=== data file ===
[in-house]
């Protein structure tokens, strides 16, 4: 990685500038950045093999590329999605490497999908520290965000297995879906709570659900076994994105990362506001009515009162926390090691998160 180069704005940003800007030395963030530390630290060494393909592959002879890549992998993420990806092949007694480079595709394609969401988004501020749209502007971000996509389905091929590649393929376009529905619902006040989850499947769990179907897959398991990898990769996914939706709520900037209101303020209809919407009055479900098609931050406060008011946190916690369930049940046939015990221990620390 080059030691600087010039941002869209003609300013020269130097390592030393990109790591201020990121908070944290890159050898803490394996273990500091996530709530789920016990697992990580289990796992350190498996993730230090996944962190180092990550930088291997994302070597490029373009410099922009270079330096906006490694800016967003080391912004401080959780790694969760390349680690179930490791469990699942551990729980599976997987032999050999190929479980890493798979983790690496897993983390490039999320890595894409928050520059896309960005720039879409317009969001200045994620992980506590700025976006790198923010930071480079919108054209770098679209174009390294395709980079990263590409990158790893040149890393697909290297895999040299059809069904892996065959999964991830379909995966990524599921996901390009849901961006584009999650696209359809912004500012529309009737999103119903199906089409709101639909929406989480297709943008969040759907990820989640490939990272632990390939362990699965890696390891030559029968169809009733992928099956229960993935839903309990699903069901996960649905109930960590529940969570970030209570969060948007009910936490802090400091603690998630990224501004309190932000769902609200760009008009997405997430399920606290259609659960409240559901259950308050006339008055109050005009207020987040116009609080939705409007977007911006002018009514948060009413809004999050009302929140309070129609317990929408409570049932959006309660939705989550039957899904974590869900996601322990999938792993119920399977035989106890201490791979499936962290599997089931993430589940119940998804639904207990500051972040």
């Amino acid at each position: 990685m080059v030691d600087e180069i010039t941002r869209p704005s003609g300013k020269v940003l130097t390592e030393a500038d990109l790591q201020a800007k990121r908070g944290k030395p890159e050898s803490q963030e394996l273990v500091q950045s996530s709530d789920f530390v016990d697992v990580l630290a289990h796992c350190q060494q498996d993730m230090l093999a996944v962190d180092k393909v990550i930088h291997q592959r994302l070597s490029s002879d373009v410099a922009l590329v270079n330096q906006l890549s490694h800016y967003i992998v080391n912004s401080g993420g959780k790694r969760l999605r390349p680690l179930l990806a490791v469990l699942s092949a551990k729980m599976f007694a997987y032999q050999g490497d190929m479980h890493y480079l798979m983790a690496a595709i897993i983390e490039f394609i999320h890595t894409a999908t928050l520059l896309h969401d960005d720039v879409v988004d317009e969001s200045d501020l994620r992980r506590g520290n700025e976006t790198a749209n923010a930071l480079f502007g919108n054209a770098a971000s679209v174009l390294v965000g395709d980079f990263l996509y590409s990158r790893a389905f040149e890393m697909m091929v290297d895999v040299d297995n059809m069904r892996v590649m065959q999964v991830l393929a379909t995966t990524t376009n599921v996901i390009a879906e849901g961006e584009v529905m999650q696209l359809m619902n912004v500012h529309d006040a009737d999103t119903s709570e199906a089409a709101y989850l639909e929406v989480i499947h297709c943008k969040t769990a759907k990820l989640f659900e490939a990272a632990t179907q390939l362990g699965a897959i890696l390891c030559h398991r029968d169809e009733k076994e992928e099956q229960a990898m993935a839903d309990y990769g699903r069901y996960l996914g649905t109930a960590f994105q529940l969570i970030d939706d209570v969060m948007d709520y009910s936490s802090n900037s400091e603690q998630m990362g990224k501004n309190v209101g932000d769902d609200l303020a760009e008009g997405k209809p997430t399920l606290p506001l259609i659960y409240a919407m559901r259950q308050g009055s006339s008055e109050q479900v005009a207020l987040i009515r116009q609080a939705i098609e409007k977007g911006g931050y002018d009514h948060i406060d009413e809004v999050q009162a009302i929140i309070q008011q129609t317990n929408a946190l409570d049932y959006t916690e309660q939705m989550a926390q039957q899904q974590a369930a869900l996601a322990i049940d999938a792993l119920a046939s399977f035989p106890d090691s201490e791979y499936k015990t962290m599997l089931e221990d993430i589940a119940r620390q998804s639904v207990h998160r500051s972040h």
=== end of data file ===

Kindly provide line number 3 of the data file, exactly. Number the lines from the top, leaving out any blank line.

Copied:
């Amino acid at each position: 990685m080059v030691d600087e180069i010039t941002r869209p704005s003609g300013k020269v940003l130097t390592e030393a500038d990109l790591q201020a800007k990121r908070g944290k030395p890159e050898s803490q963030e394996l273990v500091q950045s996530s709530d789920f530390v016990d697992v990580l630290a289990h796992c350190q060494q498996d993730m230090l093999a996944v962190d180092k393909v990550i930088h291997q592959r994302l070597s490029s002879d373009v410099a922009l590329v270079n330096q906006l890549s490694h800016y967003i992998v080391n912004s401080g993420g959780k790694r969760l999605r390349p680690l179930l990806a490791v469990l699942s092949a551990k729980m599976f007694a997987y032999q050999g490497d190929m479980h890493y480079l798979m983790a690496a595709i897993i983390e490039f394609i999320h890595t894409a999908t928050l520059l896309h969401d960005d720039v879409v988004d317009e969001s200045d501020l994620r992980r506590g520290n700025e976006t790198a749209n923010a930071l480079f502007g919108n054209a770098a971000s679209v174009l390294v965000g395709d980079f990263l996509y590409s990158r790893a389905f040149e890393m697909m091929v290297d895999v040299d297995n059809m069904r892996v590649m065959q999964v991830l393929a379909t995966t990524t376009n599921v996901i390009a879906e849901g961006e584009v529905m999650q696209l359809m619902n912004v500012h529309d006040a009737d999103t119903s709570e199906a089409a709101y989850l639909e929406v989480i499947h297709c943008k969040t769990a759907k990820l989640f659900e490939a990272a632990t179907q390939l362990g699965a897959i890696l390891c030559h398991r029968d169809e009733k076994e992928e099956q229960a990898m993935a839903d309990y990769g699903r069901y996960l996914g649905t109930a960590f994105q529940l969570i970030d939706d209570v969060m948007d709520y009910s936490s802090n900037s400091e603690q998630m990362g990224k501004n309190v209101g932000d769902d609200l303020a760009e008009g997405k209809p997430t399920l606290p506001l259609i659960y409240a919407m559901r259950q308050g009055s006339s008055e109050q479900v005009a207020l987040i009515r116009q609080a939705i098609e409007k977007g911006g931050y002018d009514h948060i406060d009413e809004v999050q009162a009302i929140i309070q008011q129609t317990n929408a946190l409570d049932y959006t916690e309660q939705m989550a926390q039957q899904q974590a369930a869900l996601a322990i049940d999938a792993l119920a046939s399977f035989p106890d090691s201490e791979y499936k015990t962290m599997l089931e221990d993430i589940a119940r620390q998804s639904v207990h998160r500051s972040h």